At the 2016 PRIMA Annual Conference, Brett Carruthers from Wright Public Entity and the NYSIR and Neda Saric from Munich Re discussed the significant challenges in the prevention of student athlete head injuries. In the public entity world, this is a huge concern for school district administrators, athletic directors and coaches.
One of the biggest problems with head injuries is that historically there has not been a “gold standard” for diagnosing a concussion. These injuries cannot always be clearly defined by diagnostic testing. The diagnosis relies heavily on self-reported symptoms from the patient. Unfortunately, this means athletes can and often do try to shape their responses to the questions in order to stay in the game.
The first concussion law in the United States was the Lystedt Law in New Jersey which was adopted in May 2009. This law required that all parents sign a concussion information form prior to the start of a sports season and the law also establishes protocols that must be followed in the event of a head injury. By 2014 all 50 states had enacted legislation targeting head injury prevention in youth sports. These laws incorporated elements of the Lystedt law and some went even further with their requirements.
The use of baseline testing has been mandated by several states and it is expected that over time most states will require such testing as it is the best way to diagnosis a head injury. There are multiple baseline tests available with the most commonly used being ImPACT. It is felt that baseline testing is the best possible defense in the case a student athlete sustains a head injury because it makes it much easier for the coaches and trainers to determine the extent of the injury and then follow the appropriate protocols.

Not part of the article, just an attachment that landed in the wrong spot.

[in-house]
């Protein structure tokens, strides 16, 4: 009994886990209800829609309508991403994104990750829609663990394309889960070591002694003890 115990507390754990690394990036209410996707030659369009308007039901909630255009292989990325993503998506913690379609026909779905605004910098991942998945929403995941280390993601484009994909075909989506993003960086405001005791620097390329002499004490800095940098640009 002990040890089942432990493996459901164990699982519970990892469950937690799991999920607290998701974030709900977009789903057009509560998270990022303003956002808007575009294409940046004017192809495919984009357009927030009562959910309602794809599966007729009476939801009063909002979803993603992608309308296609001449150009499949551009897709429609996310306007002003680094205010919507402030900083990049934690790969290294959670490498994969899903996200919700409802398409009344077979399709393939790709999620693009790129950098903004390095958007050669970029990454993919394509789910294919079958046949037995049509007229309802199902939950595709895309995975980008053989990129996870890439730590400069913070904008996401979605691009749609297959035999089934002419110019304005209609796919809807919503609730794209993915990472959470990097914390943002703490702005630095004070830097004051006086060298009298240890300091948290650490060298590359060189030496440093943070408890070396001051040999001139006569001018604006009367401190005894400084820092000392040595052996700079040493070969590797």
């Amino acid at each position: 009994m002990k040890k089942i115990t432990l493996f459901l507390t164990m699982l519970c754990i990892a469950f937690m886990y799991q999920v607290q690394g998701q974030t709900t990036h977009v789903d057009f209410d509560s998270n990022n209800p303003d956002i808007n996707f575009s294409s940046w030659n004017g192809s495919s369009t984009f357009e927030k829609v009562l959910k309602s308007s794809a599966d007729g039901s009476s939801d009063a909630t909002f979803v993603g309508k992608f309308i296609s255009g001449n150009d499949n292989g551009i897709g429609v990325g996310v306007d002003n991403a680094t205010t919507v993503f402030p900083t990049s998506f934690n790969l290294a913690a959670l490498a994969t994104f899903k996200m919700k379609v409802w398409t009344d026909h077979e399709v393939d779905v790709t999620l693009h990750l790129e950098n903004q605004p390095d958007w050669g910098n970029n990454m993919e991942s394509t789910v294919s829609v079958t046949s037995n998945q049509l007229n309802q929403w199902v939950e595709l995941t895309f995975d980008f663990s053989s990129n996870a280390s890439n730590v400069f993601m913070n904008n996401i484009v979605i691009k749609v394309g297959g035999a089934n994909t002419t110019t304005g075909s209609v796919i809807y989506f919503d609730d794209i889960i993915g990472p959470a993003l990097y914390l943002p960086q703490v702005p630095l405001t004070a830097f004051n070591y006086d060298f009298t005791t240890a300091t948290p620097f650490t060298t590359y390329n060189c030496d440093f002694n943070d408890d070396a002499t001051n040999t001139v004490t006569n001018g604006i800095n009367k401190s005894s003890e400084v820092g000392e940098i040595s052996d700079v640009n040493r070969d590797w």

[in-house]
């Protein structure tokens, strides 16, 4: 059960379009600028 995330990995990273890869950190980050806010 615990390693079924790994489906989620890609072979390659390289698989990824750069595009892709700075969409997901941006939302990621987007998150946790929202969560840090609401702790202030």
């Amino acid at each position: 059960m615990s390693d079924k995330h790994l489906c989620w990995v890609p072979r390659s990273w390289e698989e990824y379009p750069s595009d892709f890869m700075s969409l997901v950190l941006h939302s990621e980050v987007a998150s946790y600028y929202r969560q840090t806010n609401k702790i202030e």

Federal laws now also require schools to make adequate accommodations for children recovering from TBIs. These accommodations range from providing a tutor or teacher’s aids to allowing for home schooling.
There has been numerous high-dollar liability verdicts around the country due to head injuries sustained in youth sports. At times these cases have also managed to circumvent the sovereign immunity laws in the state. Allegations brought in litigation for youth injury cases have included:
- Failure to recognize
- Failure to respond
- Failure to protect
- Failure to treat
- Failure to fit
- Inadequate equipment
- No trainer
- No EMS
- No baselines
- No protocols
- Cumulative effect
An effective head injury prevention program should include baseline testing. It also includes training for all coaches and athletic trainers in the recognition and response to head injuries. A review of the playing surfaces used in the athletic competitions is also important to ensure all surfaces are meeting generally acceptable standards.
It is important that the program is applied consistently to all athletic programs including cheerleading. If your program only includes varsity athletes, or only certain sports, those emissions could be used against you in litigation in the event an athlete sustained an injury that was not detected because their sport was not in the head injury program.